How Can Positive Psychology Be More Open to the Negative?
What can psychopathology teach us about how to flourish?
Posted Mar 10, 2016
This is part of a series of blog posts from chapters of Designing Positive Psychology, a book edited by Dr. Ken Sheldon, Dr. Michael Steger, and myself.
Detectible among at least some positive psychology circles is an inflexible insistence that only the positive be studied. Recently, there has been a defensive reaction to this statement by the positive psychology community who claim that there are studies of post-traumatic growth, perseverance, and evidence that people require a certain frequency of positive events to offset a negative event. My response would be this—for most researchers and coaches tying themselves to positive psychology, the attention to negative events and disturbances is superficial at best. Of course, there are beautiful, underappreciated exceptions such as:
Boyce, C. J., & Wood, A. M. (2011). Personality prior to disability determines adaptation: Agreeable individuals recover lost life satisfaction faster and more completely. Psychological Science, 22, 1397-1402.
Denson, T. F., Spanovic, M., & Miller, N. (2009). Cognitive appraisals and emotions predict cortisol and immune responses: a meta-analysis of acute laboratory social stressors and emotion inductions. Psychological Bulletin,135(6), 823-853.
Without question, an obsessive focus on the positive (emotions, traits/strengths, relationships, communities) has led to many important insights about the factors that contribute to human flourishing. By shutting their eyes to the negative, however, positive psychology folks are falling short of their full potential. In this brief post, I introduce psychopathology theory and research to demonstrate that insight about the positive can and should be gleaned from the negative as well as the positive. Similarly, I argue that psychopathology researchers should both study psychopathology and simultaneously draw out its general implications for human nature, regardless of whether such implications are of direct value for people suffering from disorders or normal, healthy blokes.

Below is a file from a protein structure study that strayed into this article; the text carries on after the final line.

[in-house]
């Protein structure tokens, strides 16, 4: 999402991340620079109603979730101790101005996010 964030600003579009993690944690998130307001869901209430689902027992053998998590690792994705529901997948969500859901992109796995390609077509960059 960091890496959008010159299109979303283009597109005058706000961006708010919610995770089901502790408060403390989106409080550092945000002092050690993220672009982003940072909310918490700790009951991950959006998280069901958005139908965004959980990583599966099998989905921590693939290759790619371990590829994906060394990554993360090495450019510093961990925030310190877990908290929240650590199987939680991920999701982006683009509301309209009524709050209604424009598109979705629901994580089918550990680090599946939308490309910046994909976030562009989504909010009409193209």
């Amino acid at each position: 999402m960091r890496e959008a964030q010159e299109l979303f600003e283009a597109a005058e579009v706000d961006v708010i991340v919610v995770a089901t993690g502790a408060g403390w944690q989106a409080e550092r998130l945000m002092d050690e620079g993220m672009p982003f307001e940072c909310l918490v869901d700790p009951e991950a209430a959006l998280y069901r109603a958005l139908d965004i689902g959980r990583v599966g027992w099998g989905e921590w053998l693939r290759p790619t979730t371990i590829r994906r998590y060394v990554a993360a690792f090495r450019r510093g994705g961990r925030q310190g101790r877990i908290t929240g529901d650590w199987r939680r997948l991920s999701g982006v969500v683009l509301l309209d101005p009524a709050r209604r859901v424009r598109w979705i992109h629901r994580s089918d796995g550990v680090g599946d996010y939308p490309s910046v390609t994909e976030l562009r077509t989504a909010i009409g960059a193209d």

An Example of Abnormal Conditions Illuminating the Nature of Psychological Well-Being
Why are bulimic symptoms so persistent? Self-verification theory (e.g., Swann, Stein-Seroussi, & Giesler, 1992) provides one possible answer. An intriguing possibility is that bulimic women, in an effort to meet self-verification needs, solicit information from others that perpetuates their body dissatisfaction and low self-esteem, and thus their bulimic symptoms. Bulimic women clearly experience self-esteem problems—problems which involve physical appearance and body satisfaction, and also include other aspects of self-esteem. But is it possible that bulimic women structure interpersonal discourse such that these negative views—views which by all accounts are quite painful—are stabilized and perpetuated? Isn’t this the last thing a bulimic woman would want (by all clinical accounts, it is)? With a goal of providing a preliminary answer to these questions, Joiner (1999) conducted a study that looked at the relationship between interest in negative feedback, bulimic symptoms, and body dissatisfaction.
There were 3 primary findings.
1. Results showed that interest in negative feedback from others was correlated with bulimic symptoms and body dissatisfaction, thus suggesting that bulimic women—despite grave concerns about physical appearance—may preferentially solicit negative feedback from others.